Saipan: An Island Tour

By Allyson Ropp

As has been stated, we are here to document submerged WWII, but there is so much more to the island than its crystal clear and vibrant blue waters filled with war machines. The island's location in the western Pacific has drawn many different people to its shores, creating quite a mix of cultural influences reflected in the land- and seascape. As with any good project, it helps to get an understanding of the project location's greater history. That is exactly what we did.

  • Hiking through the jungle (photo by A. Ropp).
  • Inside of the Japanese Bomb Magazine (photo by A. Ropp).
  • Japanese Pillbox with gun still in place at Lau Lau Bay (photo by A. Ropp).
  • Japanese Bomb Magazine (photo by A. Ropp).
  • Japanese defensive position under low hanging rocks in Beehive Cave jungle (photo by A. Ropp).
  • Japanese Tank (photo by A. Ropp).
  • Latte Stone at Bapot (photo by A. Ropp).
  • Memorials at Banzai Cliff (photo by A. Ropp).
  • Mortar Stone at Bapot (photo by A. Ropp).
  • Rock cave near Lau Lau Bay (photo by A. Ropp).
  • Shell from WWII in the Beehive Cave jungle (photo by A. Ropp).
  • full screen sliderView of Suicide Cliff from Banzai Cliff (photo by A. Ropp).
  • Banzai Cliff (photo by A. Ropp).
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Led by one of our fearless project directors, Jennifer McKinnon, and local historian Genevieve Cabrera, we have so far explored the history of the island ranging from prehistoric times through World War II. One of the sites we visited is called Bapot and was likely settled around 1500 BCE. Scattered underneath the overgrown vegetation are the remains of latte stones, ceramics, and a mortar (used for grinding). Latte stones served as foundations for houses and structures throughout the Marianas.

The Japanese-controlled islands restricted many of the freedoms of the locals as sugar plantations took over. World War II changed everything. When the Japanese attacked Pearl Harbor, it was all but inevitable that Saipan would be an American target during the war. Operation FORAGER, executed in 1944, allowed the Americans to take control of the islands. On our tour, as I have gotten away from it filling you with the history of the island, many of the sites were related to the invasion and its aftermath.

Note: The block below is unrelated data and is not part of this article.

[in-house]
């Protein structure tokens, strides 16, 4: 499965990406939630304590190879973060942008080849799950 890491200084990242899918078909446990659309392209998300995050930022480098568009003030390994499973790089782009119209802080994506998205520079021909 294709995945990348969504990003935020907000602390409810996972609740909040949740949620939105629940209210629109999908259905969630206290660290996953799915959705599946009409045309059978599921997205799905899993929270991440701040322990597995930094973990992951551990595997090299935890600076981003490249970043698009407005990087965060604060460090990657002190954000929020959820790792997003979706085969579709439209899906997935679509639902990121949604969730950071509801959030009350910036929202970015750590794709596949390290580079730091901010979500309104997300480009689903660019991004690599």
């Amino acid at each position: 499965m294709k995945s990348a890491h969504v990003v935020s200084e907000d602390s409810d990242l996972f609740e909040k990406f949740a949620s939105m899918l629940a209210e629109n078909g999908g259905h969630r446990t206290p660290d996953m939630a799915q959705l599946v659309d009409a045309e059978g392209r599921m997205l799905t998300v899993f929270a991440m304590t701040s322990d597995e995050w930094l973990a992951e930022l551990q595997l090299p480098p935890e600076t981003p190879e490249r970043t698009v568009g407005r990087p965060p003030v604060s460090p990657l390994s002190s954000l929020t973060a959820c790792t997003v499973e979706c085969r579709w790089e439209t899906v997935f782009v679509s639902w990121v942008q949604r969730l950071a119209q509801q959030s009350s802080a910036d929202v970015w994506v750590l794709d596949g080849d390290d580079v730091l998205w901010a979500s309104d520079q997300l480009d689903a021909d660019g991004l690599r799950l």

We first started our tour on the southern end of the island right next to the airport. There are the remains of Japanese fortifications for the airport including a bomb magazine, air raid shelters, and various other tanks and guns set up for tourists to view.

Next, we continued up the island past the invasion beaches on the southern end to Tanapag Harbor where the Japanese stationed their seaplanes and naval vessels. Banzai Cliff and Suicide Cliff are on the northern end of the island. Banzai Cliff is a rock face that faces the Pacific Ocean and Suicide Cliff is up on a mountain with a sheer drop to the forest below. These sites are where hundreds of Japanese civilians and soldiers took their own lives to avoid capture by or surrender to Americans. Today, both areas are lined with memorials from Japanese and Korean families as markers of remembrance of the tragedies that occurred there.

In the same area, Genevieve led us through the jungle in search of some prehistoric caves. Although we could not find the caves, we located some Japanese defensive positions situated underneath some rock faces for surprise attacks. In the same area were numerous unexploded ordinances and bottle fragments.

To complete our journey, we traveled back to the southern end of the island. There, we found a natural rock cave that had been modified. The cave we ventured into was expanded prior to the outbreak of WWII by Korean forced labor. During the war, both soldiers and civilians took shelter in caves. Near the cave was a Japanese pillbox with the gun still included.

Overall, the tours we have had have been amazing. We have seen so much of the island and its rich history in a very short amount of time and we still have completed loads of work for the project. Sometimes you just need a good guided tour to understand the significance of where you are in the world and now I definitely know the importance of this beautiful island to the world.

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